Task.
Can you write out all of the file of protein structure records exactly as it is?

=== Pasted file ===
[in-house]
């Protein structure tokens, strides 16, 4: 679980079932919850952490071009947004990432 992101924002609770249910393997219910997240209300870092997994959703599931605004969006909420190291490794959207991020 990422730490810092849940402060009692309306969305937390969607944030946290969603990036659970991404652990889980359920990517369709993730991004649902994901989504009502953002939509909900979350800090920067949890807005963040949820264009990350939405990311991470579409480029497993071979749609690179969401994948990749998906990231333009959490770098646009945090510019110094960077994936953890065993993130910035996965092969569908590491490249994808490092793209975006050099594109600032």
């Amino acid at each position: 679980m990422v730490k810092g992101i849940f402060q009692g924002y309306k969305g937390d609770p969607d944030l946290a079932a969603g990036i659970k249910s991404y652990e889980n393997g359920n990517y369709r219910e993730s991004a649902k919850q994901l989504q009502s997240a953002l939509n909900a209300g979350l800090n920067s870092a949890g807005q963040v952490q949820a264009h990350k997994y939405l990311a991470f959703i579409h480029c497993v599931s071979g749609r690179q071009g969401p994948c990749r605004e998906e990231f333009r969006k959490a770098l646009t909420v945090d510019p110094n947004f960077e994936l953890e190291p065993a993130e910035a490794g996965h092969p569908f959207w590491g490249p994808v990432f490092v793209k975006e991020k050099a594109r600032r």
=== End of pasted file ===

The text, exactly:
[in-house]
């Protein structure tokens, strides 16, 4: 679980079932919850952490071009947004990432 992101924002609770249910393997219910997240209300870092997994959703599931605004969006909420190291490794959207991020 990422730490810092849940402060009692309306969305937390969607944030946290969603990036659970991404652990889980359920990517369709993730991004649902994901989504009502953002939509909900979350800090920067949890807005963040949820264009990350939405990311991470579409480029497993071979749609690179969401994948990749998906990231333009959490770098646009945090510019110094960077994936953890065993993130910035996965092969569908590491490249994808490092793209975006050099594109600032």
């Amino acid at each position: 679980m990422v730490k810092g992101i849940f402060q009692g924002y309306k969305g937390d609770p969607d944030l946290a079932a969603g990036i659970k249910s991404y652990e889980n393997g359920n990517y369709r219910e993730s991004a649902k919850q994901l989504q009502s997240a953002l939509n909900a209300g979350l800090n920067s870092a949890g807005q963040v952490q949820a264009h990350k997994y939405l990311a991470f959703i579409h480029c497993v599931s071979g749609r690179q071009g969401p994948c990749r605004e998906e990231f333009r969006k959490a770098l646009t909420v945090d510019p110094n947004f960077e994936l953890e190291p065993a993130e910035a490794g996965h092969p569908f959207w590491g490249p994808v990432f490092v793209k975006e991020k050099a594109r600032r």